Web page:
From Fortune:

It’s a bad day for a CEO when he announces he’s retiring and the stock goes up. That was Jeff Immelt’s day on June 12, 2017. The news of his departure was in one sense no surprise – some investors and analysts had been urging his ouster for years – but it was also a shock.

He’d been General Electric’s CEO for almost 16 years, and outsiders were unaware of any specific succession plans or that ­Immelt, at age 61, had any intention of stepping down. Suddenly they were told that in just seven weeks he’d be gone as CEO (he remained nonexecutive board chairman an additional two months), to be succeeded by John Flannery, head of GE’s health care business and a 30-year employee. Investors didn’t need long to decide this was good news. The market was flat that day, but they bid GE stock up 4%.

Their optimism was at best premature. The stock closed at $28.94 on June 12 and has not reached that price since. As economies boomed worldwide and U.S. stock indexes soared, GE has collapsed in a meltdown that has destroyed well over $100 billion of shareholder wealth. Pounded by a nonstop barrage of bad news, investors are traumatized and disoriented. “They just can’t figure it out and don’t want to invest,” says analyst Nicholas Heymann of William Blair & Co. “This isn’t like surveying the landscape. It’s spelunking with no lights and no manual.” Analyst Scott Davis of Melius Research says some investors have become permanently disillusioned: “Many have told us they will never own GE again.”


Retirees and employees who bought heavily into the stock are furious; some picketed GE’s annual meeting in April. Former executives are dumbfounded. “It’s unfathomable,” says one. “You couldn’t possibly dream this up. It’s crazy.” After all, this is GE, a corporate aristocrat, an original Dow component, the world’s most celebrated management academy, now revealed as a financial quagmire with a deeply uncertain future. Its bonds, rated triple-A when Immelt became chief, are now rated five tiers lower at A2 and trade at prices more consistent with a Baa rating, one notch above junk.

In response to this debacle, GE has repudiated its previous leadership with a zeal unprecedented in a company of its size and stature. Gone in the past 10 months are the CEO, the CFO (who was also a vice chair), two of the three other vice chairs, the head of the largest business, various other executives—and half the board of directors. The radical board shake-up “could be one of the most seminal events in the history of U.S. corporate governance,” says a longtime vendor and close student of GE.


Immelt (left) and Flannery announcing the succession. Flannery would soon replace much of Immelt’s top team and strategy. Courtesy of General Electric.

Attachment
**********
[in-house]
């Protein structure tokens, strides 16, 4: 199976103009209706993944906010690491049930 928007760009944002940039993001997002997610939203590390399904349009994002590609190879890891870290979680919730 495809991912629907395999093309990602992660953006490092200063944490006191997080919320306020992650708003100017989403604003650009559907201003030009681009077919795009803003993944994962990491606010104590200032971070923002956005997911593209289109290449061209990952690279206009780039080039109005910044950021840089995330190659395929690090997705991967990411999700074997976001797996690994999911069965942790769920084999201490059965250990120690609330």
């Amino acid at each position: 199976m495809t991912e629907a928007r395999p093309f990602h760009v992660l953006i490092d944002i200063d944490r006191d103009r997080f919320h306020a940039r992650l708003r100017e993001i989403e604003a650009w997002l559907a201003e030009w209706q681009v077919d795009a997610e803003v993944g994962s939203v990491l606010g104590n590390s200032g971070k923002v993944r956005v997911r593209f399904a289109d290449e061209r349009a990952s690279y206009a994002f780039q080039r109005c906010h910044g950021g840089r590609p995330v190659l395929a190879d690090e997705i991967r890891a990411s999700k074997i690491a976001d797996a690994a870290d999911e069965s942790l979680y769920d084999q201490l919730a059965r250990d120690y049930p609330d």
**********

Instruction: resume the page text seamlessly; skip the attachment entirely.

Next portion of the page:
Immelt declined to be interviewed for this article but sent Fortune a statement in which he cited accomplishments and said, “None of us like where the stock is today. I purchased $8 million of stock in my last year as CEO because I believe in the GE team. I love the company, and I urge them to start looking forward and win in the markets.”

Flannery’s strongest message is how completely he’s breaking with GE’s recent past. “The review of the company has been, and continues to be, exhaustive,” he told investors last October. Specifically: “We are evaluating our businesses, processes, [the] corporate [function], our culture, how decisions are made, how we think about goals and accountability, how we incentivize people, how we prioritize investments in the segments …  global research, digital, and additive [manufacturing]. We have also reviewed our operating processes, our team, capital allocation, and how we communicate to investors. Everything is on the table …  Things will not stay the same at GE.”

Inescapable conclusion: This place is an unholy mess.

Continue reading at GE…

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Investors have completely given up on this commodity




From Steve Sjuggerud, Editor, True Wealth Systems:

It’s been beaten down, left for dead, and just forgotten.

When an asset underperforms for multiple years, investors tend to give up on it. They get burned and move on… at least for a while.

Today, we are looking at a commodity in that exact situation.

It’s down 44% since peaking in 2014. Investors want nothing to do with it… But history says a triple-digit jump is possible thanks to this extreme negative sentiment.

Here are the details…

When you think about commodities, you probably think of oil and gold… maybe even crops like corn and wheat.

Today’s commodity is a bit more obscure. It’s probably off your radar. Honestly, it’s probably off everyone’s radar.

We’re talking about hogs.

You see, hog prices have fallen dramatically over the past three years. The commodity is down 44% since peaking in 2014. And not surprisingly, investors want nothing to do with it.

It only takes a quick glance at the Commitment of Traders (COT) report for hogs to see this extreme sentiment.

The COT report is a real-time indicator that shows what futures traders are doing with their money. It’s a great investment tool. It shows us contrarian bets when futures traders all agree on an outcome.

When futures traders are all making the same bet, the opposite is likely to occur. Right now, futures traders are all betting on lower hog prices. Take a look…